1) writing small blocks is more efficient than reading small blocks; reading large blocks is more efficient that writing large blocks,
%(2) the best configuration is not able to achieve the wire speed of the interconnect,
%(2) for large block sizes, a high percentage of peak is achieved quickly,
2) performance increases with increasing access granularity.
3) with 1 or 4 PPN the available network bandwidth is not utilized.
With PPN=8, we are close to the available network bandwidth for 1 and 10 MiB accesses.
Hence, the I/O path involves relevant latencies.
%\jk{Im Bild braucht es als TEXT PPN, versteht man sonst nicht}
\caption{IME-native random I/O performance (lines go through max. values)}
\textbf{Lustre (\Cref{fig:overview_lustre}):}
Firstly, a single node can profit from caching, when reading data.
In this case observable performance can rise up to 37~GiB/s (not shown in the figure).
The caching effects disappear for $\text{NN}>1$, hence we ignore them in further discussion.
\caption{Random I/O performance (lines go through max. values)}
\eb{Rerun experiments with large files for IME.}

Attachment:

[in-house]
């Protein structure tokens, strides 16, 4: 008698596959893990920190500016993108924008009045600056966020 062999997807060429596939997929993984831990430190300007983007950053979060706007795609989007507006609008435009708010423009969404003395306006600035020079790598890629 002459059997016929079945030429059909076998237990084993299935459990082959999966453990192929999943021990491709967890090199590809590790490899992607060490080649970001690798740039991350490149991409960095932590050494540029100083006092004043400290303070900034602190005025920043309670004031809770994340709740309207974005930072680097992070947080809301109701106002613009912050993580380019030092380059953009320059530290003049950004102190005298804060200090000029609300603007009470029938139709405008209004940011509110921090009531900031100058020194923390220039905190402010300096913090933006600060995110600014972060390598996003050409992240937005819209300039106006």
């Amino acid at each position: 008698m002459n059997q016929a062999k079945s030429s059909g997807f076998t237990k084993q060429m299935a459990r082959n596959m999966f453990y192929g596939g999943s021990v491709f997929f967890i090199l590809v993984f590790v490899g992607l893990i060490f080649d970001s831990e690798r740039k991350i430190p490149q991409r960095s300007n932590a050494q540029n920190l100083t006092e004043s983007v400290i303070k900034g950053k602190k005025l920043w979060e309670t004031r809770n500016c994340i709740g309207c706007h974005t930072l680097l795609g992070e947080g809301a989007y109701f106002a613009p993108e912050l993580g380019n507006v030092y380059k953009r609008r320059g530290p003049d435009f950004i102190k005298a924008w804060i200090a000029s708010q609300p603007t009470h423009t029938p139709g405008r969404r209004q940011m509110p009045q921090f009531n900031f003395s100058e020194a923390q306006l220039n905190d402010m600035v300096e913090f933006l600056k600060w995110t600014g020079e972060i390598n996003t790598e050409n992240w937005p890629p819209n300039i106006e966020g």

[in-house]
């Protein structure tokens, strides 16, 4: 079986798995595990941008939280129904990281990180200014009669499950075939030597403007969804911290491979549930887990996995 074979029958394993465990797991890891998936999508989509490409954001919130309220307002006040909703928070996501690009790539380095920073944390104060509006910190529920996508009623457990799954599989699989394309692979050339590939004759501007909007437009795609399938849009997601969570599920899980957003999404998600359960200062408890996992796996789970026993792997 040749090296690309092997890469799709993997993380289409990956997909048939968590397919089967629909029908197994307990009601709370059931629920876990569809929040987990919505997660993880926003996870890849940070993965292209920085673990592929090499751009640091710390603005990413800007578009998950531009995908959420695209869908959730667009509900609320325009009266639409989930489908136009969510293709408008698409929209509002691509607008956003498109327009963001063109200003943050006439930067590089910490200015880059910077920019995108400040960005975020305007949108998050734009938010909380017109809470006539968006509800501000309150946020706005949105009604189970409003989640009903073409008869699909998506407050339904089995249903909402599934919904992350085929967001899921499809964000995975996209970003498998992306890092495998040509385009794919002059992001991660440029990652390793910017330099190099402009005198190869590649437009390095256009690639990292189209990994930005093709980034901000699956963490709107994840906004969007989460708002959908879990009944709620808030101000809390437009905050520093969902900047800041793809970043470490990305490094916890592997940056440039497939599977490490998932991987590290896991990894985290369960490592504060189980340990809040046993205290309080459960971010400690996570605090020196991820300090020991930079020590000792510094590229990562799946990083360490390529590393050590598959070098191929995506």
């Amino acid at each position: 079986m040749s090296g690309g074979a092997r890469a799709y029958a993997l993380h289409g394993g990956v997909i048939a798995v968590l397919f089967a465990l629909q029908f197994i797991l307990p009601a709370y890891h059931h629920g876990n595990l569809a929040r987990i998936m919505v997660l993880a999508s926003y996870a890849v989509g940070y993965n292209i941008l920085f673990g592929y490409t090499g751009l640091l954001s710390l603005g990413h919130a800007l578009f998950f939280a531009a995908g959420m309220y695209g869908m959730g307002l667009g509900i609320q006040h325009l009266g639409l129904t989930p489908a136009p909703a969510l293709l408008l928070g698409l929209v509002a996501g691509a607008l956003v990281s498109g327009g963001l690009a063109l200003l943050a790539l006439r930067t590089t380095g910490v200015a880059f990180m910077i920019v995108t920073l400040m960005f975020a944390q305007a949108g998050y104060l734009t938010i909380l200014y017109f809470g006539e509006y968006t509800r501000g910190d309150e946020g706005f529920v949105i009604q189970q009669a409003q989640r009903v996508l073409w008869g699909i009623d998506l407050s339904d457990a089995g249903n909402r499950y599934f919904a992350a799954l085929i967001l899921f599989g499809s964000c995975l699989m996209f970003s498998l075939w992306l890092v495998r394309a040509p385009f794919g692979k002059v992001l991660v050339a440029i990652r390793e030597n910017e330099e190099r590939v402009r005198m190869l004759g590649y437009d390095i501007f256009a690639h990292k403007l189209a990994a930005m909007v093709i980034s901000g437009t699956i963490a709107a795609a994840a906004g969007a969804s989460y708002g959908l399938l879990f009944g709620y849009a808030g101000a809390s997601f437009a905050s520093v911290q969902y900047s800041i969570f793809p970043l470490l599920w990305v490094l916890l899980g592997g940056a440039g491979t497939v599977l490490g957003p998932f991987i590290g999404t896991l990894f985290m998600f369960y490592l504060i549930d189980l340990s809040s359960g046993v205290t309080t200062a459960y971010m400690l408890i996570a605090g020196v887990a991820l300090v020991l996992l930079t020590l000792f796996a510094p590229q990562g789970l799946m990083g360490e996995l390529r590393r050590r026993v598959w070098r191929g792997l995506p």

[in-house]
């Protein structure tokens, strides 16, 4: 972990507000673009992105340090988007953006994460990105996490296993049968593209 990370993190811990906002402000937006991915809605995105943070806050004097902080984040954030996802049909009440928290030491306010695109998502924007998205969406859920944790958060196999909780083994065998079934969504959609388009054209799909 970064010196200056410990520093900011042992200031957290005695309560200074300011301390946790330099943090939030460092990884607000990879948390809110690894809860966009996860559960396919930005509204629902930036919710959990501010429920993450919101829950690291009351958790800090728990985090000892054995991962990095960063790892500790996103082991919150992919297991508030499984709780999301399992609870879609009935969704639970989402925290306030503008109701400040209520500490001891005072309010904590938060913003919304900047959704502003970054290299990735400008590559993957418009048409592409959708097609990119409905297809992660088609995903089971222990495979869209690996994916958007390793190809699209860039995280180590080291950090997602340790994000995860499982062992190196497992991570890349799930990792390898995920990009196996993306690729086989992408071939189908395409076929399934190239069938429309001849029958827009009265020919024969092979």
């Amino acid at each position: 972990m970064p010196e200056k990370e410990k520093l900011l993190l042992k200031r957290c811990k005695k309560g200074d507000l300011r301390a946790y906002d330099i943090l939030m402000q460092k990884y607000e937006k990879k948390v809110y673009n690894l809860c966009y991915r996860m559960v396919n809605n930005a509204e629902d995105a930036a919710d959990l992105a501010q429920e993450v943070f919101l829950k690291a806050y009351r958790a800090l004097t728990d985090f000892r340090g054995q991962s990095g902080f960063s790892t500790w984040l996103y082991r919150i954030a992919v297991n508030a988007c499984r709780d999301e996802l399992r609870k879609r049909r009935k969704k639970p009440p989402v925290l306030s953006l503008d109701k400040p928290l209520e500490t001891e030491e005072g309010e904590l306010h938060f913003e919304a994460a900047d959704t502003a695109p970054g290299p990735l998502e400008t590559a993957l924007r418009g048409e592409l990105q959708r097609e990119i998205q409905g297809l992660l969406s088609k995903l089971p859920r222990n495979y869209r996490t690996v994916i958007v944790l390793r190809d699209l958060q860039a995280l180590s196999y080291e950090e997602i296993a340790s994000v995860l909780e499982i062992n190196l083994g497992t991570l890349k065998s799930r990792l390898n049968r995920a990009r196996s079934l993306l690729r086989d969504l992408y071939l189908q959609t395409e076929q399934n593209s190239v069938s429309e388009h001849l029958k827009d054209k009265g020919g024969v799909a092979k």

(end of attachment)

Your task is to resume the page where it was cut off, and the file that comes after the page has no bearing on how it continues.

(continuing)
Secondly, the read performance don't exceed 17.4~GiB/s, and is achieved with NN=10, PPN=8, BS=100~KiB.
This is a contra-intuitive, because usually large block size show better performance.
The best write performance is 11.8~GiB/s, and is achieved with NN=4, PPN=6, BS=1000~KiB.
This measurement and the incrementally flattening curve indicate a poor scalability of Lustre.
Generally speaking, Lustre has a lot of internal overhead, especially to make it POSIX compliant, e.g. distributed lock management.
Thirdly, a particular striking point is the result for MPI-IO write performance.
It is significantly lower than for other configurations.
For this behaviour we have no explanation at the moment.
It is also a confusing result, because it is in contradiction to our later experiment with NetCDF-Bench (\Cref{fig:netcdf_perf}).
NetCDF4 uses MPI-IO as back-end, but achieves better results.
%Although, a comparison is possible to a limited extend only, the benchmarks use different access pattern.
\textbf{IME-FUSE (\Cref{fig:overview_fuse}):}
The file system shows a linear scalability, similar to the IME-native, but provides less I/O performance, especially for reading.
This is probably caused by the FUSE overhead, which includes moving I/O requests from user space to kernel space, and then from kernel space to IME-FUSE.
\subsection{Application Kernel Using HDF5}